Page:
Clearly there is a great deal more that needs to be done to promote growth and to address poverty in South Africa. The solution, however, does not lie in attacking private property.
If Government adopts the kind of anti-private property policies that are spelled out in the policy discussion papers, there would be seriously negative consequences for all of our people:
• The most productive individuals from all our communities would no longer be able or willing to contribute to economic growth;
• The government would receive less tax – which would affect its ability to finance essential social programmes;
• Foreign and domestic investment would dry up.
• Our farms would no longer be able to produce the food upon which our people depend.
In short, the mechanism that produces national prosperity would be destroyed – and with it the hopes and dreams of all our people for a better life.
It is also untrue that our problems will be solved by greater government involvement in the economy. The simple realities are that
• The bigger the public sector becomes the smaller the private sector will be. This means that there will be slower growth and lower revenues for the state;
• Government has a poor record in terms of service delivery – and many State Owned Enterprises have very poor performance records. There is no reason to suppose that greater state involvement in the economy will be managed any better.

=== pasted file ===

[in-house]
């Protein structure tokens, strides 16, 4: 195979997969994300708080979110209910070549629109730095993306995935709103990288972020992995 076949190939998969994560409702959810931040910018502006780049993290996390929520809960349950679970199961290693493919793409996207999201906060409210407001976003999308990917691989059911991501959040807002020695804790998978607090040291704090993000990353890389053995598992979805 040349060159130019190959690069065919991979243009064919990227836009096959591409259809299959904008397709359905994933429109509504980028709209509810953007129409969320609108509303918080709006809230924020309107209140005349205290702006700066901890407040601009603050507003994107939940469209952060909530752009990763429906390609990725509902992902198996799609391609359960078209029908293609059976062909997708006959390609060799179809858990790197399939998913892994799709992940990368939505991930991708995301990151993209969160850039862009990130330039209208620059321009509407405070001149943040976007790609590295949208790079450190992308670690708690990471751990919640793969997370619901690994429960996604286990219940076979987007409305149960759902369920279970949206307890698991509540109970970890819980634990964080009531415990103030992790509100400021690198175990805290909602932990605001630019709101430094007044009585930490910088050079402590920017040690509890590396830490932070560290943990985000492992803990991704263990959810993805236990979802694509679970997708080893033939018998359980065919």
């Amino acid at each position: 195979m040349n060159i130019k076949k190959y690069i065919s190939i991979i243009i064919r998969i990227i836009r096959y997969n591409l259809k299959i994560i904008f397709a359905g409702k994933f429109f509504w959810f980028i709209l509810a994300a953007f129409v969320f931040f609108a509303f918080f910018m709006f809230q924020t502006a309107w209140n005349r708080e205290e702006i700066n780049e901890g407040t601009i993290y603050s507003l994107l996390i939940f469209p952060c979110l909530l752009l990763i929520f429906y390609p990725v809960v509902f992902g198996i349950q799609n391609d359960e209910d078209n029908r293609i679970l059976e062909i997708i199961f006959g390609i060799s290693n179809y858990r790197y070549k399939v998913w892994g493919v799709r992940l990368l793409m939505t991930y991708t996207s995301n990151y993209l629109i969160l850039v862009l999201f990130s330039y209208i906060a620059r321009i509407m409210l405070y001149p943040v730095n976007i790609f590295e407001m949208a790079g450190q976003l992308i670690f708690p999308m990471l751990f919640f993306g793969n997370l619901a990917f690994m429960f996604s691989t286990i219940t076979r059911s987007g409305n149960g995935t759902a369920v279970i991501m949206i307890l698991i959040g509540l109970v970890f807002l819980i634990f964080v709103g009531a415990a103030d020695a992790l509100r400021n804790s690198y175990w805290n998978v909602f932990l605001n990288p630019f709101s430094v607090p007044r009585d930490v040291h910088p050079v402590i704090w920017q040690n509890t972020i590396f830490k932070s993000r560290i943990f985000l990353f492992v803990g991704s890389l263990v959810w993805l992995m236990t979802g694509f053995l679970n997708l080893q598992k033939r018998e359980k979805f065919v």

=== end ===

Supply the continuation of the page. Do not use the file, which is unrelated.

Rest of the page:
• Government enterprises are sheltered from competition and from the discipline of the market. They do not go out of business if they fail to satisfy their customers. Bureaucrats stay in their jobs and receive annual increases regardless of their performance;
The Government should instead address the challenges identified in its own National Diagnostic Report – and most notably the problems of unemployment and education:
• It must get South Africans – and particularly black South Africans – back into the labour market. One of the main problems in promoting equality and in eliminating poverty lies in the fact that only 36% of black South Africans between the ages of 15 and 64 have jobs – compared with 64% of whites;
• One of the main reasons for high unemployment rates is the virtual collapse of black education. Forget about the 70% matric pass rate claims: of the 1 050 000 children who entered the school system in 2000, less than 90 000 had university entrance qualifications – and a high proportion of these were white, coloured or Indian;
Government policy should be directed toward addressing these challenges – and not to hobbling private enterprise by undermining property rights.
South Africa remains a country with immense potential. We all need to work together to achieve that potential – but the private sector will not be able to lay its indispensible role if property rights are undermined and if the state continues to expand its role in the economy.